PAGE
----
[Python-Dev] Inconsistent behaviour in import/zipimport hooks

Brett Cannon bcannon at gmail.com
Thu Nov 10 01:04:15 CET 2005

On 11/9/05, Guido van Rossum <guido at python.org> wrote:
> On 11/9/05, Brett Cannon <bcannon at gmail.com> wrote:
> > Plus I wouldn't be
> > surprised if we started to move away from bytecode optimization and
> > instead tried to do more AST transformations which would remove
> > possible post-load optimizations.
> >
> > I would have  no issue with removing .pyo files and have .pyc files
> > just be as optimized as they  the current settings are and leave it at
> > that.  Could have some metadata listing what optimizations occurred,
> > but do we really need to have a specific way to denote if bytecode has
> > been optimized?  Binary files compiled from C don't note what -O
> > optimization they were compiled with.  If someone distributes
> > optimized .pyc files chances are they are going to have a specific
> > compile step with py_compile and they will know what optimizations
> > they are using.
> Currently, .pyo files have some important semantic differences with
> .pyc files; -O doesn't remove docstrings (that's -OO) but it does
> remove asserts. I wouldn't want to accidentally use a .pyc file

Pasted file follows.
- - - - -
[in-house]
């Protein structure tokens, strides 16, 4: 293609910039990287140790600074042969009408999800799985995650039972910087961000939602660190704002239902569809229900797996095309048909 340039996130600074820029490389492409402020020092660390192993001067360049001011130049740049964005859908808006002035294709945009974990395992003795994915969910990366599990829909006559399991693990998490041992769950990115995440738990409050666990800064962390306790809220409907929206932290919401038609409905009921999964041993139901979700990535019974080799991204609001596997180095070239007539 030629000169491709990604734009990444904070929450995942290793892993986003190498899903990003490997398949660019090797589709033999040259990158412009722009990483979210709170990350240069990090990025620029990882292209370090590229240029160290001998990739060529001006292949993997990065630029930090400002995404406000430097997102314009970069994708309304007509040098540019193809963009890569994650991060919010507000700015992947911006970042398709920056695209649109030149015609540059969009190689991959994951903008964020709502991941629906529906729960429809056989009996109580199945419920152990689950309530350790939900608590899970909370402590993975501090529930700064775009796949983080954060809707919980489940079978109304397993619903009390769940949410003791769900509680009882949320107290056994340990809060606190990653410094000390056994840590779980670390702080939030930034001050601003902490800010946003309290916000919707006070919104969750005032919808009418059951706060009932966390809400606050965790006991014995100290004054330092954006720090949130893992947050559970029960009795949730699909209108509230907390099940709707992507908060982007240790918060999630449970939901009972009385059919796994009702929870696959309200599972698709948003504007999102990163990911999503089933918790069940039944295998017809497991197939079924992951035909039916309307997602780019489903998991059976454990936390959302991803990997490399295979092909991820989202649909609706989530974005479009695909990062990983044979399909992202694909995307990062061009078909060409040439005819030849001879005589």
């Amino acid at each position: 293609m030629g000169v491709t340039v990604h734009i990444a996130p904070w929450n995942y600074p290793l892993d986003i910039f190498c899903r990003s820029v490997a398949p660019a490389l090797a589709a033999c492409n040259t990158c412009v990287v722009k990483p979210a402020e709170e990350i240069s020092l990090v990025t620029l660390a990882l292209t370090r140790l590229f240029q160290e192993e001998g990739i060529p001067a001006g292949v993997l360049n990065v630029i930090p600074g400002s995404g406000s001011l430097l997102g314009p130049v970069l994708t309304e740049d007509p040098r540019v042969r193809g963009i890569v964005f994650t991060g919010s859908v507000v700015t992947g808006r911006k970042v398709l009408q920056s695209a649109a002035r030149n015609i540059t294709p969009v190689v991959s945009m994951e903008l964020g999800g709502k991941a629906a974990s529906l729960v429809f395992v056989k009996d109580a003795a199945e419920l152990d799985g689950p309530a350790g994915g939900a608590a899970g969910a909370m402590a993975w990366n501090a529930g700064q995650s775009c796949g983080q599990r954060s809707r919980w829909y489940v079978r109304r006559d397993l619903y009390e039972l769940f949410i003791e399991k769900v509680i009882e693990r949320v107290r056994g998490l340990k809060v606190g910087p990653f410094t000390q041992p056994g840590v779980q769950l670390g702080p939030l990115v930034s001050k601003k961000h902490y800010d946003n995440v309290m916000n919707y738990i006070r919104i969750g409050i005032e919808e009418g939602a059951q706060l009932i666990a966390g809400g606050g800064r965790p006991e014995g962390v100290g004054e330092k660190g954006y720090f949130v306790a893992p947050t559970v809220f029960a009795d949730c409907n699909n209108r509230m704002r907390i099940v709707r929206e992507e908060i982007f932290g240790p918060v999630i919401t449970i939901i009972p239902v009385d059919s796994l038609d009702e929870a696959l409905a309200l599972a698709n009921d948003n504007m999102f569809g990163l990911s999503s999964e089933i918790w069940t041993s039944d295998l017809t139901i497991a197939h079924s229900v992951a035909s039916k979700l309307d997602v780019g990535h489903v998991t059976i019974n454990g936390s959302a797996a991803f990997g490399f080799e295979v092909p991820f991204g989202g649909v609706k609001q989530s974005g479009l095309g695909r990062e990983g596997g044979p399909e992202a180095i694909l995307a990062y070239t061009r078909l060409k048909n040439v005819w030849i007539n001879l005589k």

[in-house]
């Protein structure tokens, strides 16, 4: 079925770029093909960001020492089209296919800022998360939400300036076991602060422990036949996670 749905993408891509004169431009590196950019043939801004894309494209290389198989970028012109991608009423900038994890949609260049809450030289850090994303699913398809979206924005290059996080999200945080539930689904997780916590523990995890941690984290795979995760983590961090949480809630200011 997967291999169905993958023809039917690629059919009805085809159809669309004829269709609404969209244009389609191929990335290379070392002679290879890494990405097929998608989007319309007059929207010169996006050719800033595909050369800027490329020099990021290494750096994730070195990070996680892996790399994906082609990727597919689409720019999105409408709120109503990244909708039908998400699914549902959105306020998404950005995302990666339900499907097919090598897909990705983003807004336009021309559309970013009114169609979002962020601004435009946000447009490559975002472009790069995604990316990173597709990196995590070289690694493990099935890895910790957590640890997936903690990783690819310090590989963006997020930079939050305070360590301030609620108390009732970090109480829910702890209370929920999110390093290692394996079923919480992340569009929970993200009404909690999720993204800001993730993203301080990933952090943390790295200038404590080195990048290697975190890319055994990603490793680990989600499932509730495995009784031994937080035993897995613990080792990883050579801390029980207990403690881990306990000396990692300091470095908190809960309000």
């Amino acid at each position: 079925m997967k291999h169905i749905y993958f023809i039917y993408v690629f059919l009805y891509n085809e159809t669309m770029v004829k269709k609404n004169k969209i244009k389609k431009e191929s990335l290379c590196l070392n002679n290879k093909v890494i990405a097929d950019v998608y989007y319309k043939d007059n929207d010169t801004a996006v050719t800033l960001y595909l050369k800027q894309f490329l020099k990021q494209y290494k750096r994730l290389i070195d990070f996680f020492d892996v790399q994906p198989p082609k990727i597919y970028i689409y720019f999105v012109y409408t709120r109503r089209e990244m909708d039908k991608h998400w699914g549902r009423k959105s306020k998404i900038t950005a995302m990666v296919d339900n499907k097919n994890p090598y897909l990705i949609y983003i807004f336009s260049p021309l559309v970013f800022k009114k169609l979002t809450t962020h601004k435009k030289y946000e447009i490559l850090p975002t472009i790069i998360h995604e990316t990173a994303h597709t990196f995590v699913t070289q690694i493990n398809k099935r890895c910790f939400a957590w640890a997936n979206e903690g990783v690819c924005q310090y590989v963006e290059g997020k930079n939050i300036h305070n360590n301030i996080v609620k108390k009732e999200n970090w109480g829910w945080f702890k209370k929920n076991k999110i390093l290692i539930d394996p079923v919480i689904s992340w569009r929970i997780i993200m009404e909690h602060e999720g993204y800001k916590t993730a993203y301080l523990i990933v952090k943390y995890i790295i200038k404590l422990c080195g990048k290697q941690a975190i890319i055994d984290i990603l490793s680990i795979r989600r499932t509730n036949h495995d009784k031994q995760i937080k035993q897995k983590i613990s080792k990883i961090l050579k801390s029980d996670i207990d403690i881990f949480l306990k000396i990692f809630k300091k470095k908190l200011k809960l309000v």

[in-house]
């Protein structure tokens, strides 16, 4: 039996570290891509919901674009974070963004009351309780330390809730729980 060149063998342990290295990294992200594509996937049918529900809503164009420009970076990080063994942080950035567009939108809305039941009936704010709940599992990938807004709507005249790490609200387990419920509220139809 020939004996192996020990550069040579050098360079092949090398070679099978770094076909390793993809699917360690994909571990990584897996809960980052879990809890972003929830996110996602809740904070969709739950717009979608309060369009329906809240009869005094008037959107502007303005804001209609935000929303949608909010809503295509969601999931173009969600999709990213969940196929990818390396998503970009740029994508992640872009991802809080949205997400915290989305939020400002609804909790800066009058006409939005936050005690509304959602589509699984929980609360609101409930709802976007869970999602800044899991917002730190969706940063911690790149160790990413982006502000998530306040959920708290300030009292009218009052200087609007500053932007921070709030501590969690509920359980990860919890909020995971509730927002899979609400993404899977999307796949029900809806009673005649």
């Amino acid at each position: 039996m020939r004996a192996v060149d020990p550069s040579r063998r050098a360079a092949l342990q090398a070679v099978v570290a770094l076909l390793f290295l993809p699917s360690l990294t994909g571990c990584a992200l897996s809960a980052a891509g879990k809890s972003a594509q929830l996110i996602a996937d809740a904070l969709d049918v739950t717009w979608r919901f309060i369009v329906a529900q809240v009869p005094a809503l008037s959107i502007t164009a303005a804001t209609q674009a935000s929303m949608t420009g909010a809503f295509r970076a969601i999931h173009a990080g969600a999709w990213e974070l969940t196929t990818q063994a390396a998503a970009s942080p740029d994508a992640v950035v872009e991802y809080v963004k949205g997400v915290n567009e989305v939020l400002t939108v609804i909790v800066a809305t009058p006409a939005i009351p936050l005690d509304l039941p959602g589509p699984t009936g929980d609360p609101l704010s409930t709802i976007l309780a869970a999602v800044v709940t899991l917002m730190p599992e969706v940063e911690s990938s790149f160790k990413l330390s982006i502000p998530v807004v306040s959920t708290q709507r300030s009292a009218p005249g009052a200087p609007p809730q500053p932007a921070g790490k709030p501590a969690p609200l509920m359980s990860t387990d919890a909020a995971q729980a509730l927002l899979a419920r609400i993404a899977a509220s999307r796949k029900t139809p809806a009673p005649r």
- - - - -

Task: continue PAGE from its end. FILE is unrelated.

> without asserts compiled in unless the .py file wasn't around.
> For application distribution, the following probably would work:
> - instead of .pyo files, we use .pyc files
> - the .pyc file records whether optimizations were applied, whether
> asserts are compiled, and whether docstrings are retained
> - if the compiler finds a .pyc that is inconsistent with the current
> command line, it ignores it and rewrites it (if it is writable) just
> as if the .py file were newer
> However, this would be a major pain for the standard library and other
> shared code -- there it's really nice to have a cache for each of the
> optimization levels since usually regular users can't write the
> .py[co] files there, meaning very slow always-recompilation if the
> standard .pyc files aren't of the right level, causing unacceptable
> start-up times.

What if PEP 304 came into being?  Then people would have a place to
have the shared code's recompiled version stored and thus avoid the
overhead from repeated use.

> The only solutions I can think of that use a single file actually
> *increase* the file size by having unoptimized and optimized code
> side-by-side, or some way to quickly skip the assertions -- the -OO
> option is a special case that probably needs to be done differently
> anyway and only for final distribution.

One option would be to introduce an ASSERTION bytecode that has an
argument specifying the amount of bytecode for the assertion.  The
eval loop can then just igonore the bytecode if assertions are being
evaluated and fall through to the bytecode for the assertions (and
thus be the equivalent of NOP) or use the argument to jump forward
that number of bytes in the bytecode and completely skip over the
assertion (and thus be just like a JUMP_FORWARD).  Either way
assertions becomes slightly more costly but it should be very minimal.


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